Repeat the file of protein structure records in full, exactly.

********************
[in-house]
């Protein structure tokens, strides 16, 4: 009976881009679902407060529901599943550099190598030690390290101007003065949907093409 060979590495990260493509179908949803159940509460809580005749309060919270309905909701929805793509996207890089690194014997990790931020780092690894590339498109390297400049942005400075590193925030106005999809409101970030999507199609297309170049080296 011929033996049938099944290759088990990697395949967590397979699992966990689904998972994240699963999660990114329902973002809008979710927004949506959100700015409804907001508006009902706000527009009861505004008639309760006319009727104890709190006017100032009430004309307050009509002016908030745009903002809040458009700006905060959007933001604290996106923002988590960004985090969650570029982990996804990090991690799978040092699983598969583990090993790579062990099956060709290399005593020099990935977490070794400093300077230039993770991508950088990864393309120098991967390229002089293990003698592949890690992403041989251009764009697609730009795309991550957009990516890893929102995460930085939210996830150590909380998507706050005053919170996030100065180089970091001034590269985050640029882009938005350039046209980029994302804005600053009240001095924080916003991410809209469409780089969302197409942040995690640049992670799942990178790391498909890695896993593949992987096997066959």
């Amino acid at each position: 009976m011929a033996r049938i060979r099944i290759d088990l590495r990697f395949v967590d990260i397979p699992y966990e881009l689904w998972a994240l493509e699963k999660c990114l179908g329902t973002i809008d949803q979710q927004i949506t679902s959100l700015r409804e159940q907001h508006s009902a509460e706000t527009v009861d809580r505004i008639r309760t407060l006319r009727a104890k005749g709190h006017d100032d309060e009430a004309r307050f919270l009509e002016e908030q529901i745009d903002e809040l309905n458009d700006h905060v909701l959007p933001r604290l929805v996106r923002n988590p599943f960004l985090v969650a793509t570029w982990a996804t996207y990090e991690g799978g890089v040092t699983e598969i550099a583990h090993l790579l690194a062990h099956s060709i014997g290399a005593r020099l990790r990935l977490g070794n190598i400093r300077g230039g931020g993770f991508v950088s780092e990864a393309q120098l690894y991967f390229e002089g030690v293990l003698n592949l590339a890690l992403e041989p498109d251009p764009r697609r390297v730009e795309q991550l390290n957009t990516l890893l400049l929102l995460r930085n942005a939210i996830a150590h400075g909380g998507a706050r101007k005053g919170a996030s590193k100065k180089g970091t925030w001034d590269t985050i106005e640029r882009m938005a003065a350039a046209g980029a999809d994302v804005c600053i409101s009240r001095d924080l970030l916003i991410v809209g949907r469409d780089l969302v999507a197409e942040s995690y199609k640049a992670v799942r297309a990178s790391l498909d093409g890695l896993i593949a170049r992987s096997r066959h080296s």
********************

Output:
[in-house]
């Protein structure tokens, strides 16, 4: 009976881009679902407060529901599943550099190598030690390290101007003065949907093409 060979590495990260493509179908949803159940509460809580005749309060919270309905909701929805793509996207890089690194014997990790931020780092690894590339498109390297400049942005400075590193925030106005999809409101970030999507199609297309170049080296 011929033996049938099944290759088990990697395949967590397979699992966990689904998972994240699963999660990114329902973002809008979710927004949506959100700015409804907001508006009902706000527009009861505004008639309760006319009727104890709190006017100032009430004309307050009509002016908030745009903002809040458009700006905060959007933001604290996106923002988590960004985090969650570029982990996804990090991690799978040092699983598969583990090993790579062990099956060709290399005593020099990935977490070794400093300077230039993770991508950088990864393309120098991967390229002089293990003698592949890690992403041989251009764009697609730009795309991550957009990516890893929102995460930085939210996830150590909380998507706050005053919170996030100065180089970091001034590269985050640029882009938005350039046209980029994302804005600053009240001095924080916003991410809209469409780089969302197409942040995690640049992670799942990178790391498909890695896993593949992987096997066959």
């Amino acid at each position: 009976m011929a033996r049938i060979r099944i290759d088990l590495r990697f395949v967590d990260i397979p699992y966990e881009l689904w998972a994240l493509e699963k999660c990114l179908g329902t973002i809008d949803q979710q927004i949506t679902s959100l700015r409804e159940q907001h508006s009902a509460e706000t527009v009861d809580r505004i008639r309760t407060l006319r009727a104890k005749g709190h006017d100032d309060e009430a004309r307050f919270l009509e002016e908030q529901i745009d903002e809040l309905n458009d700006h905060v909701l959007p933001r604290l929805v996106r923002n988590p599943f960004l985090v969650a793509t570029w982990a996804t996207y990090e991690g799978g890089v040092t699983e598969i550099a583990h090993l790579l690194a062990h099956s060709i014997g290399a005593r020099l990790r990935l977490g070794n190598i400093r300077g230039g931020g993770f991508v950088s780092e990864a393309q120098l690894y991967f390229e002089g030690v293990l003698n592949l590339a890690l992403e041989p498109d251009p764009r697609r390297v730009e795309q991550l390290n957009t990516l890893l400049l929102l995460r930085n942005a939210i996830a150590h400075g909380g998507a706050r101007k005053g919170a996030s590193k100065k180089g970091t925030w001034d590269t985050i106005e640029r882009m938005a003065a350039a046209g980029a999809d994302v804005c600053i409101s009240r001095d924080l970030l916003i991410v809209g949907r469409d780089l969302v999507a197409e942040s995690y199609k640049a992670v799942r297309a990178s790391l498909d093409g890695l896993i593949a170049r992987s096997r066959h080296s």